On May 26, the RCM-SAR unveiled its new logo at the Horseshoe Bay pier. The event was also a chance to show off the West Vancouver society's latest purchase, a bright yellow state-ofthe-art rescue boat, capable of turning on a dime and reaching speeds of 40 knots (about 64 kilometres per hour).
At a cost of $500,000, the new vessel is also an illustration of the ongong need to raise funds.
The 10 metre-long boat improves safety for the crew and for those needing to be rescued. It can right itself if it flips over in rough seas, and has two stretcher bays and life-saving equipment like defibrillators and a warm air system for treating hypothermia.
RCM-SAR stations up and down the coast have been purchasing the same type of rescue vessel in an effort to standardize their fleet. The new ships replace boats that were only partially enclosed.
"In our old boat you get two people under cover and the other two crew members would be standing outside," said Purdie. "In the middle of winter, in the freezing rain, it's very difficult to be able to do a good search if you're cold and wet."
While 80 per cent of the cost of the ship was funded by a donation from the TK Foundation and 20 per cent came from a community gaming grant from the province, Purdie is still looking for $25,000 to fully equip the boat. With light-weight life jackets that cost $300 a pop and $180 helmets, as well as safety harnesses, stretchers, spine boards and night-vision goggles, any little bit helps.
"If (people are) willing to donate for a life jacket, that would be just great," said Purdie. "There's so much we're still pulling together for the boat."
Purdie hopes the new name will not only help with fundraising, but give the volunteers the recognition they deserve.
"Every time we were involved in a rescue situation, almost without fail, the press would report it as the coast guard," said Purdie. "So all these volunteers who put so much time and effort into providing the service were usually going without recognition."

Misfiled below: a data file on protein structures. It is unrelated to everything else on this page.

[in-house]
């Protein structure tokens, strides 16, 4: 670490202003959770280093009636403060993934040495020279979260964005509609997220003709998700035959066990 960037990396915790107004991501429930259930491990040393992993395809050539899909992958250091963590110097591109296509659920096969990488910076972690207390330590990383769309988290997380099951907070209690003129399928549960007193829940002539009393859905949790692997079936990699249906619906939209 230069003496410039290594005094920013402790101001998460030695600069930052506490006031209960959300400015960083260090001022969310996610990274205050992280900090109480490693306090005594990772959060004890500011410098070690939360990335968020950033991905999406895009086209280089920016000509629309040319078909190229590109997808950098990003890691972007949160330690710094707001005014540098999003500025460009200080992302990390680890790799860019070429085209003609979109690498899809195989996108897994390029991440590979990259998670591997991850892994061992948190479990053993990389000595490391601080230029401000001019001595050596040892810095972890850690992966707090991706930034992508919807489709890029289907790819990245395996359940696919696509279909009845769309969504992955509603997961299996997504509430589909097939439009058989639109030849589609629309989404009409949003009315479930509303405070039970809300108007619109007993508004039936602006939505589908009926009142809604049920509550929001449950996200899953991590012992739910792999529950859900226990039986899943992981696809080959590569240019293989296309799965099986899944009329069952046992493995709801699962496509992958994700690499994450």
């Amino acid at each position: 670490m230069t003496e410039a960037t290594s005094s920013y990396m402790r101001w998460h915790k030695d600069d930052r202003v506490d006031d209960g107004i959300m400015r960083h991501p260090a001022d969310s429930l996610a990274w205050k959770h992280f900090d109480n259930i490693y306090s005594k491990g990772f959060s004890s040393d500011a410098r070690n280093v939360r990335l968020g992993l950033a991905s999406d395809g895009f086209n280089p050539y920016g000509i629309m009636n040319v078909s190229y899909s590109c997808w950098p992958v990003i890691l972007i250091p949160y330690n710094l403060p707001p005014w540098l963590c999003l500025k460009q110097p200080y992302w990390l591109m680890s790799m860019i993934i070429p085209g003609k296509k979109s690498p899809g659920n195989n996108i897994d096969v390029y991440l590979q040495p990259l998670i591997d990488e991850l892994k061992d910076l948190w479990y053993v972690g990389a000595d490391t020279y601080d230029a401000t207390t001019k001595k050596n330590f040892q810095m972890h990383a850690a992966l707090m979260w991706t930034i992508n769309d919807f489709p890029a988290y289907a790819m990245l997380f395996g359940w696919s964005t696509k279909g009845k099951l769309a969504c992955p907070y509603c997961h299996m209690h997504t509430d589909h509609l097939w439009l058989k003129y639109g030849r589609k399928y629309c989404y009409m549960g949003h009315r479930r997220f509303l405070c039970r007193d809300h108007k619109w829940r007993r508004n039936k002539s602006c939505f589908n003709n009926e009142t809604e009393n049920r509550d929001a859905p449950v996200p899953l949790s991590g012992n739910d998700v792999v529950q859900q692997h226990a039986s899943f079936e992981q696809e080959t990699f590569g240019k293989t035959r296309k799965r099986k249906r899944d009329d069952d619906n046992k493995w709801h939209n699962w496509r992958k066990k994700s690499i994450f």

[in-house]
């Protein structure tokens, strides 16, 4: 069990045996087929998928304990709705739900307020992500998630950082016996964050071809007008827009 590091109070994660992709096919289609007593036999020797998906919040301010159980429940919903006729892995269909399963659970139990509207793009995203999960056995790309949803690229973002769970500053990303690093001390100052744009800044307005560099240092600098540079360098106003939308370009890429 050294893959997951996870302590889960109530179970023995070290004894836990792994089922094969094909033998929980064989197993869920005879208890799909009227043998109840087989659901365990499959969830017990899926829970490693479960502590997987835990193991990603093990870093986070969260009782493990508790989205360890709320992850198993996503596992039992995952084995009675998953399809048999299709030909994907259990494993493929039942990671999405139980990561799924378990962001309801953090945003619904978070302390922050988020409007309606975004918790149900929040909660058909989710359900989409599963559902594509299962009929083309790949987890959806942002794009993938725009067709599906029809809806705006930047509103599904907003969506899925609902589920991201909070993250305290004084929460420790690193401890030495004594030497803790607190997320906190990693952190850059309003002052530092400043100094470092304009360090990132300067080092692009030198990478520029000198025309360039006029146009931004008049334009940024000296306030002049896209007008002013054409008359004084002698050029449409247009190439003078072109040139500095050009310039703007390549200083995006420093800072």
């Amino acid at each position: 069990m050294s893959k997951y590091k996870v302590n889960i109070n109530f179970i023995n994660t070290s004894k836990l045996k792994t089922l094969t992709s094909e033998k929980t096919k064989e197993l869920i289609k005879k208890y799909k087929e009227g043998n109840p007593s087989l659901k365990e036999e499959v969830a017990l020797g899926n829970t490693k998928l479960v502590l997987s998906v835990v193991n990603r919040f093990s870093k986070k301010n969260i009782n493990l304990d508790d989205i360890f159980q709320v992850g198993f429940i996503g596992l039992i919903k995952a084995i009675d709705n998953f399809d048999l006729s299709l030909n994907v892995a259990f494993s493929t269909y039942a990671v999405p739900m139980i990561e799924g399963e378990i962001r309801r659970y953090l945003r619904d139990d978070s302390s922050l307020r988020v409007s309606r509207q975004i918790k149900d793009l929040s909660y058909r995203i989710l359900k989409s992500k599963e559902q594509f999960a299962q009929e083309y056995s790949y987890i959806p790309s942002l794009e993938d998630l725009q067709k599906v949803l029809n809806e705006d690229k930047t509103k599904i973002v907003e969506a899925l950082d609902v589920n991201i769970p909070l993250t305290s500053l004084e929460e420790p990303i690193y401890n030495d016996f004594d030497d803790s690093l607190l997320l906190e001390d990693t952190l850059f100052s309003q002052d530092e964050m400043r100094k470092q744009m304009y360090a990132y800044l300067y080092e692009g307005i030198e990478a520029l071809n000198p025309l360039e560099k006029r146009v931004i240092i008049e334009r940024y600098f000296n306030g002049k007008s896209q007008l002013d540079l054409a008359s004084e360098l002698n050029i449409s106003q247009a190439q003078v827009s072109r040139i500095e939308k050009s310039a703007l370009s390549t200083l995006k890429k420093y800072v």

As for the 'royal' in the new name, the society was pleasantly surprised when their application for the designation was granted in just four months instead of the usual two years.
"We assume it's because members of the Royal family work in the search and rescue business, and they are big supporters of the British RNLI (Royal National Lifeboat Institution)," said Purdie.
This is extreme volunteering, requiring a long-term commitment. Team members must train for two years to become "a valuable crew member," said Purdie. They take turns being on-call 24 hours a day, seven days a week, and need to live within a 15-minute drive of their community's rescue station. Volunteers also spend from two to five hours a week doing maintenance or training.
Members come from all walks of life. The North Shore societies include doctors, entrepreneurs, building contractors, mechanics, accountants and construction workers. Some members are already avid boaters; others have little seagoing experience.
The North and West Vancouver stations once operated under one society, which was responsible for raising money for both stations. This year the stations will be splitting off and forming their own society. Each will be responsible for finding funds for their station.
Strandt said the change won't affect North Vancouver's ability to fundraise, even though West Vancouver is the wealthier community.
"The North Shore, community-wise, is pretty supportive of charities, so we're fairly confident there's enough here for both stations," said Strandt.
In February, West Vancouver members teamed up to fix up a new station house at the end of the Horseshoe Bay pier. After a two-year process, the District of West Vancouver had agreed to let Station 1 use the municipal pier and a dilapidated government warehouse at the end of it. Previously, the West Vancouver society had been headquartered at Fisherman's Cove, storing their equipment in a garden shed on the West Vancouver Yacht Club's parking lot.
The society had to put a new roof on the building, replace the floor and drywall the interior walls.
"One of our members is a roofing contractor," said Purdie. "He oversaw the work and paid for all the roofing material."
The trim white building with a red roof now sits at the end of the pier, emblazoned with the new RCM-SAR logo.
Although the hours are long and the work is hard, it's clear the North Shore volunteers get something special out of belonging to the search and rescue societies.
"You train together, you work together, you do it for free, so all you really have is that camaraderie," said Strandt. "You'll see that in all the stations."